NOTE: The following review dates from October 2002 and an earlier tour for this production. For more up-to-date cast information and User Reviews, see current performance listings. Nearly a quarter of a century has passed since the first UK production opened of this musical based on little orphan Annie.

The show has been a firm favourite over the years, not least because a chorus full of kids is always going to put the bums of family and friends firmly on seats, but mostly because of its effervescent feelgood factor.

Who, after all, could fail to be warmed by a young child, deserted by her parents, longing for a real home, taken in by a billionnaire who provides love and affection, while the greedy and unpleasant characters get their come-uppance?

At least, that was my feeling before seeing this particular tour of Annie, directed by Chris Colby, from the stable of producer Chris "Buddy" Moreno.

Former Hi-De-Hi star Su Pollard headlines as drunken orphanage matron Miss Hannigan, but her performance at times hams things up horribly. And while I would never condone diets for young children, it doesn't help when some of the so-called half-starved orphans look like a cut down in cholesterol would do them the world of good.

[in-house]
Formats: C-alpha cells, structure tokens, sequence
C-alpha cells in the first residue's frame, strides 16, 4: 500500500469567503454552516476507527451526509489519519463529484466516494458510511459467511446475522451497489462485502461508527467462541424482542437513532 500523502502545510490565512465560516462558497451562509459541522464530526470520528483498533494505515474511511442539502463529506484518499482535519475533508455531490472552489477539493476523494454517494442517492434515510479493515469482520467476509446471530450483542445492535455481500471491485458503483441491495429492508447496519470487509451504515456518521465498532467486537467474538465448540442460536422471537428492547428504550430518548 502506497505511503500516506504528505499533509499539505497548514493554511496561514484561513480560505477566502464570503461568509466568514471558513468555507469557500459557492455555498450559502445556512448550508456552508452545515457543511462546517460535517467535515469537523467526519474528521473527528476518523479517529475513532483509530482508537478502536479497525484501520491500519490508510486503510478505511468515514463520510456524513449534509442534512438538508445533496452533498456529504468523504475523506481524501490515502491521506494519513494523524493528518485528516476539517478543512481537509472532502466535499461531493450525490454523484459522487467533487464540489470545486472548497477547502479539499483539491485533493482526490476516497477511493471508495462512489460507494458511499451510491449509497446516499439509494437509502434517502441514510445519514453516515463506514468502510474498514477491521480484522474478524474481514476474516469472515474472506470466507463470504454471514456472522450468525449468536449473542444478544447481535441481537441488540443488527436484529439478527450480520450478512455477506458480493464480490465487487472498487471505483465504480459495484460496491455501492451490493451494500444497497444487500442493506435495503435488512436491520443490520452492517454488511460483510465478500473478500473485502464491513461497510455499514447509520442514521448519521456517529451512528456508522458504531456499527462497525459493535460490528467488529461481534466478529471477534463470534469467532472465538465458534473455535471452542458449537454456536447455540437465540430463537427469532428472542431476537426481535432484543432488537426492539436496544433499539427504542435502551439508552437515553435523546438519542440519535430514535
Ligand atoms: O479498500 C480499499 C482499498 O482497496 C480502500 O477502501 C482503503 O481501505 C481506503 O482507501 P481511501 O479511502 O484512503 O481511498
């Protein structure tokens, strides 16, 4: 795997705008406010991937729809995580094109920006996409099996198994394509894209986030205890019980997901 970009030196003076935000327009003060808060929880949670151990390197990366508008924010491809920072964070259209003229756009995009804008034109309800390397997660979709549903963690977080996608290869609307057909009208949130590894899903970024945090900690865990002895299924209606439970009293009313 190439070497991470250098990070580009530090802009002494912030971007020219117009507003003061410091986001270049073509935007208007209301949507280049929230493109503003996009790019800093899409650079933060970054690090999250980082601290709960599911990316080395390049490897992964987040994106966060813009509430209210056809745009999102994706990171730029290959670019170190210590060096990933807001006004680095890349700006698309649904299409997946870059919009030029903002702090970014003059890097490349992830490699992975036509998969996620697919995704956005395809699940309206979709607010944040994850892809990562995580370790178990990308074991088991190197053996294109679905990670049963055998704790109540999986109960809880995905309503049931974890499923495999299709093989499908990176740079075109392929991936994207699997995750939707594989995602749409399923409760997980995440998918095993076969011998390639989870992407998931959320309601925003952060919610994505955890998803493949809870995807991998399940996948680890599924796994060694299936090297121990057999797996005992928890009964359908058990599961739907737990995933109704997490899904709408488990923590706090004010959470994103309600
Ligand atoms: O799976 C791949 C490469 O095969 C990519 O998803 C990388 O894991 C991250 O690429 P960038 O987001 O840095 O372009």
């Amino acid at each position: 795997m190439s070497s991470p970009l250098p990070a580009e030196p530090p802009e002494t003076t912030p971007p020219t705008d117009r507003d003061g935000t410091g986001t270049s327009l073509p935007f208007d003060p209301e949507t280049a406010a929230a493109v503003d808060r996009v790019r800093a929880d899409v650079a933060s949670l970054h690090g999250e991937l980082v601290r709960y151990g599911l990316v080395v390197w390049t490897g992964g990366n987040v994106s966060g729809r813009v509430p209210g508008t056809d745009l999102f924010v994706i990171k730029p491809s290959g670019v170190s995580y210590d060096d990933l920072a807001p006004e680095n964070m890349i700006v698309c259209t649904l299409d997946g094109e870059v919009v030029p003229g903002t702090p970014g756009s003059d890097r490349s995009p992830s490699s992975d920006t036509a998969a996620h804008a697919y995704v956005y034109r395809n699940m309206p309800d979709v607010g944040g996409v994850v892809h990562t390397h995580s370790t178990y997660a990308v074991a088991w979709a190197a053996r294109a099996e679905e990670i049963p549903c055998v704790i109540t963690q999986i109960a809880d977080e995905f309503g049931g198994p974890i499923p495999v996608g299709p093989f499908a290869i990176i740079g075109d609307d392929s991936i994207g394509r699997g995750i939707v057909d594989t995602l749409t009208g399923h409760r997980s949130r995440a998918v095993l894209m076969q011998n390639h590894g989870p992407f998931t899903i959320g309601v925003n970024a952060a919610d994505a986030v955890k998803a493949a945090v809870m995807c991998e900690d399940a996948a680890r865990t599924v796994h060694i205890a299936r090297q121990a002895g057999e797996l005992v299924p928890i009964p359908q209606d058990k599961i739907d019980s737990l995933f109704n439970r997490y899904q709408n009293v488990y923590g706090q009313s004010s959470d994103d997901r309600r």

As for Annie herself, Jemma Carlisle is a strapping young lady, only perhaps eight inches shorter than Oliver "Daddy" Warbucks. The youngster has a powerful if somewhat nasal singing voice but was let down by a sound system which had me wincing every time she belted out a high note.

Mark Wynter's Daddy Warbucks was solid and reliable, striking the right note between gruff and avuncular, while Louise English was a pleasant enough Grace Farrell, a role which never really offers much for an actress to get her teeth into until well into act two.

Of course, the songs are usually a winner if you're into that style of sometimes sickly, sometimes saccharine number - NYC, You're Never Fully Dressed, Maybe, Tomorrow, I Think I'm Gonna Like It Here, all sang reasonably well but suffering in sheer power under Mark Crossland's seven-piece band.

Perhaps it just comes down to this: Annie is one of those shows which needs money, great sets, large chorus, decent-sized band and outstanding kids. And sadly this Annie finds herself orphaned in every sense.

- Elizabeth Ferrie (reviewed at Lincoln's Theatre Royal)